What are cross functional flowcharts
Flowcharts are widely popular and one of the most frequently diagram types. They are great for mapping the flow of steps, decisions that need to be made etc in a process.
However flowcharts have just more than the process names, their flow and type of action embedded. Things like owners, stages, timelines need addition of more data to the flow and cross functional flowcharts are a solution to this problem.
When you have a process that requires the involvement of multiple people, teams or departments it can get difficult to illustrate this in a normal flowchart. Cross functional flowcharts sometimes referred as swim lanes can simply illustrate the owners of each step in the flowchart by organizing them into columns or rows.
The simple layout makes it easy to understand additional attributes about each step without much hassle while being able to comprehend the flowchart at a glance. The same Flowchart Symbols that you use in a standard flowchart will be used to create the flow inside the swim lanes.
Multiple types of cross functional flowcharts
While the name implies these flowcharts are meant to be used to demarcate process flows that go between multiple functional departments, they are far more widely applicable. Any other dimension of information can be added via the cross functional layout.
Historically Deployment Flowcharts were used to group process flows sequentially. Typically used in things like documenting manufacturing processes such as assembly of vehicles. By grouping the processes it makes it easier to understand who and what is responsible for each step of the flow as well as how balanced the workflow is.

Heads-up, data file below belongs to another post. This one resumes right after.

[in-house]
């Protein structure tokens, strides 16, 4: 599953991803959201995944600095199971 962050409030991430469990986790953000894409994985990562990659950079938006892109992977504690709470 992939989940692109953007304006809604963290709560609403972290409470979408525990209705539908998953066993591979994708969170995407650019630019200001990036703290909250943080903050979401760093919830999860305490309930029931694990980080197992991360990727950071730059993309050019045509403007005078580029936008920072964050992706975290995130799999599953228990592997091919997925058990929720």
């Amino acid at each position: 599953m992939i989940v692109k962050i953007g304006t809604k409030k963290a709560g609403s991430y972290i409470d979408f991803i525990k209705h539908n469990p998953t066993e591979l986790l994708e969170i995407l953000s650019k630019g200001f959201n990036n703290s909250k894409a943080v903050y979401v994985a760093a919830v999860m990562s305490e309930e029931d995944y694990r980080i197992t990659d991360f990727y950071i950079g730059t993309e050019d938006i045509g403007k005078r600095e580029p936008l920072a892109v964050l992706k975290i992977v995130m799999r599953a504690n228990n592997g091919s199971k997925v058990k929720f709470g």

You can also use these charts to see how the stakeholders interact with each other as well as spot waste and unnecessary delays and repetitive tasks.
These can be scaled down to individuals that work on a process or different roles in a process.
Another common type of flowchart is the opportunity flowchart that can be used to clearly see where value is being added in the process. While value-add is subjective, its important that you understand from which perspective you are analyzing the process.
You’d break down the processes into two simple columns and identify if the step is value adding or not. Once you have this, you may be able to cut out non-value adding processes and further optimize your flow of work in your process.
Cross functional flowchart layouts
Each column in such a diagram is called a SwimLane. And the entire container is called a Pool. A very familiar analogy!
The swimlanes can be laid out horizontally or vertically depending on the type of process and the length of the flow. There is no real format or technical requirement for this choice, its a simple matter of making sure if the chart easier to understand if its laid out horizontally or vertically.
Tools to draw Cross Functional Flowcharts
There are a few products that you can draw flowcharts with yet not every product supports easy drawing of Cross Functional Flowcharts or swim lanes.
You could of course use Microsoft Word drawings to get a very basic flowchart out but that quickly gets tiresome with manual controls of everything from the boxes to connecting lines.
Having pre-made templates and shapes would greatly ease creation of cross functional flowcharts. Our online flowchart software is an easy choice in looking for such products as it comes with pre-made cross-functional flowchart templates as well as a comprehensive set of cross-functional flowchart shapes.
Furthermore, it has made it faster to draw flowcharts with the 1-click creation of shapes and connectors cutting down the drawing time ⅓ of what it usually is.
Other products to help you draw these flowcharts can be Microsoft Visio. MS Visio also has series of shapes for flowcharts and has advanced support for connecting shapes as well as swim lanes. However, it is not as easy to use and adapt.
Cross functional flowcharts are highly useful when you are dealing with a large process or want to easily analyze the process for potential changes and optimizations.